Sparta’s sound began with that dark passion leftover from At The Drive-In. Ward would play furious guitar riffs and shout-sing his vocals, employing direct lyrics that actively engaged the audience (“How can you sleep at night?”) on matters both personal and political. By the time they released the album Porcelain, however, their sound had seriously softened, employing a slower tempo and more melodic guitarwork. Ward began really exercising his vocal chops, returning to a more poetic, metaphorical lyric style.

If I were to match this band, both in history and content, I would pair them with a Pinot Blanc. Pinot Blanc, an on-vine mutation from the genetically unstable Pinot Noir, produces brilliantly-colored white grapes side-by-side with Pinot Noir’s dark berries. The flavors are suitable for either a dry, acidic style or a sweeter, tamer one, though that largely depends on terroir. As Sparta suddenly split from a darker, more intense parent, so does Pinot Blanc.

As far as the substance? You’re not going to get a world-class cellar-worthy wine from Pinot Blanc, but you will get a fairly safe, palatable wine just about every time. Sparta? Sparta may have a large following, but they’ve yet to release a hit single. Their music is pleasant, with a bit of variety, but still, you always know what to expect in a Sparta song. They’ll give you just a hint of stadium rock, a bit of punk, and a slice or two of indie, all delivered with earnest emotion. It’s certainly enjoyable, but by no means is it life-changing.

Jeniferever – From Across The Sea

Jeniferever is a band that I simply cannot hype enough. They’ve taken in a variety of 21st century-style influences: the vast, distorted soundscapes of post-rock bands like Sigur Ros, the staggeringly complex drumbeats of modern progressive bands like …And You Will Know Us by the Trail of Dead, the saturated, pedal-aided hum of shoegaze bands like My Bloody Valentine; these are all very mature, orchestrated bands.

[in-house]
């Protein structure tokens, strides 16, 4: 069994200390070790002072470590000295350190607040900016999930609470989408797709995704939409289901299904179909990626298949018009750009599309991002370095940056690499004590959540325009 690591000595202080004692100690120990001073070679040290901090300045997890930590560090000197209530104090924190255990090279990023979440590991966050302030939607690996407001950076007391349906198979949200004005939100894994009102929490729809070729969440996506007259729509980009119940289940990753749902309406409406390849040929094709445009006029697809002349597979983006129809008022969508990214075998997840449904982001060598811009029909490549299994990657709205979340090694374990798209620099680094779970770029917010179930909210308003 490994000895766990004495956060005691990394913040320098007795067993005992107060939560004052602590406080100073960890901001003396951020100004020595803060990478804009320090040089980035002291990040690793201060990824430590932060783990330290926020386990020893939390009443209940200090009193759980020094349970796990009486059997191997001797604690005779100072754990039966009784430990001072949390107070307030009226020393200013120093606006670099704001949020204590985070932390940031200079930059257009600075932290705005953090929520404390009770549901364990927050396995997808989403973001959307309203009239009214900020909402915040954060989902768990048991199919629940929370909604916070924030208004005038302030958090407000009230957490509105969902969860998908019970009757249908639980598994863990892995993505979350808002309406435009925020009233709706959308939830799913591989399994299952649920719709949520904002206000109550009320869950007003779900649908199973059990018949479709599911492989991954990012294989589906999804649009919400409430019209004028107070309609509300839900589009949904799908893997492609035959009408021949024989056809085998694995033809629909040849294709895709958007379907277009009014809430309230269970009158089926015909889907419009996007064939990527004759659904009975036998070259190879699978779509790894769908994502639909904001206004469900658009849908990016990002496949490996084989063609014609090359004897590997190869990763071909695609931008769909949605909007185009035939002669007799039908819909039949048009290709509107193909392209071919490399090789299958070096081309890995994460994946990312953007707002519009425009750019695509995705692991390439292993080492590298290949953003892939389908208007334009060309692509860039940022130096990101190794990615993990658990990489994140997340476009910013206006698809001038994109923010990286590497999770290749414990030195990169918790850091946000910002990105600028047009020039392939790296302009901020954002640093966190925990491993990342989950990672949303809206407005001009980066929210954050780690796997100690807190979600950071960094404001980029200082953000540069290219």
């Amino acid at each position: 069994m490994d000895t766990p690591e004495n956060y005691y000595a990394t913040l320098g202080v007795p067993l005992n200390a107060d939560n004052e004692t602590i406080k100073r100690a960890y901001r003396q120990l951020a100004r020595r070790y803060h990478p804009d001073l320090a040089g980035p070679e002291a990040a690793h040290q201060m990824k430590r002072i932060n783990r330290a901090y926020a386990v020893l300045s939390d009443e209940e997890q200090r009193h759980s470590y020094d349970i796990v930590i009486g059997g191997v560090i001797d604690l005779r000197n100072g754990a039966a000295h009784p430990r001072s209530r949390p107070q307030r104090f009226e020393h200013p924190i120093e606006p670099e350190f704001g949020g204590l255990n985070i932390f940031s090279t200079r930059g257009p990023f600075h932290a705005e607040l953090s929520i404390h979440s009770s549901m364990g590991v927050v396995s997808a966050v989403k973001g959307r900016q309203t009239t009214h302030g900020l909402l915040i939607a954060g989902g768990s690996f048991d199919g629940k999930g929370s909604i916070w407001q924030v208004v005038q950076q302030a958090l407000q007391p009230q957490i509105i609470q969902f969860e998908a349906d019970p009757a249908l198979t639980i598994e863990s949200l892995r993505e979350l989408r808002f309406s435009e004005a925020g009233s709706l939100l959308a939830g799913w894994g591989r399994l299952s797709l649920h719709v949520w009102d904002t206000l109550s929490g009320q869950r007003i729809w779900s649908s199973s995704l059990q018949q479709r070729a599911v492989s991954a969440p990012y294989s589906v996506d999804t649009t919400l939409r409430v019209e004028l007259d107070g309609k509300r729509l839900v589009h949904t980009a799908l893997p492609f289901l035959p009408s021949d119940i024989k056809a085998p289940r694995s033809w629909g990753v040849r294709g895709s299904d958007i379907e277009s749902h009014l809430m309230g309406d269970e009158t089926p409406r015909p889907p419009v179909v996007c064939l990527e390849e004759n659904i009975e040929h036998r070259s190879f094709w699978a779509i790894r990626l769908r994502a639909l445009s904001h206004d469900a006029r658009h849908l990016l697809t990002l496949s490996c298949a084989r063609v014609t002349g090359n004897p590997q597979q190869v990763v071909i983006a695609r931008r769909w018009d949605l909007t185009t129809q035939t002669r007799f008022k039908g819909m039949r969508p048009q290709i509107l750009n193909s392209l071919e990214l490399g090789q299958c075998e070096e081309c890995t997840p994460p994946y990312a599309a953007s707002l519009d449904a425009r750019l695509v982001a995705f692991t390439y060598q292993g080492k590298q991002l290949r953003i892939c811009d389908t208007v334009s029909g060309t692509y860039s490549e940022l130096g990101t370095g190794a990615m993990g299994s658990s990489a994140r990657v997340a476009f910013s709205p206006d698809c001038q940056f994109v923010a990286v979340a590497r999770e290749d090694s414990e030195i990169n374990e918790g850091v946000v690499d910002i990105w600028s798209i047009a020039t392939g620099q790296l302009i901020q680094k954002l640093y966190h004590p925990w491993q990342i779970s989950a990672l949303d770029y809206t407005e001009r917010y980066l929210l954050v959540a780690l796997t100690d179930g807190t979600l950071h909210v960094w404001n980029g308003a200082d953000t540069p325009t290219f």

However… This band doesn’t reach that same level of maturity. The name, Jeniferever (Jennifer Forever… yes…) sounds like a band that has 15000 friends on Myspace with an average age of 14.77. This can partially be blamed on the fact that they’re from Sweden; English is not their first language. And to be fair to them, they’ve carved out a sizable fanbase in the indie/shoegaze scene. If I had to personify the nature of their style, their vocals and lyrics, it would look something like this:

Jeniferever is childlike in their innocence, endearing in their romanticized notions of life and relationships, attempting to put on the big-boy emotions with a pre-teen’s heart. While many modern bands intone that honesty must be brutal and ugly, Jeniferever approaches hard truth from an almost resigned perspective: if it’s unpleasant, why worry about it? A running theme in their music is the inability to accept loss, and the loss is so vague it could be anything: childhood, love, home, a friend, life. When they do get specific, such as the song “Avlik,” the dedication to youth and inexperience really shines through:

He held his breath to hold your hand,
To hear the words to the picture he’d seen.
Watched how you reached for your things to leave,
To walk a block to the car that would take you home
To where you belong.
These hours just made it worse,
For now you’re far from here.
But oh, it was worth it;
‘Cause you’ll always be close to his heart.
You’ll always be close to his heart.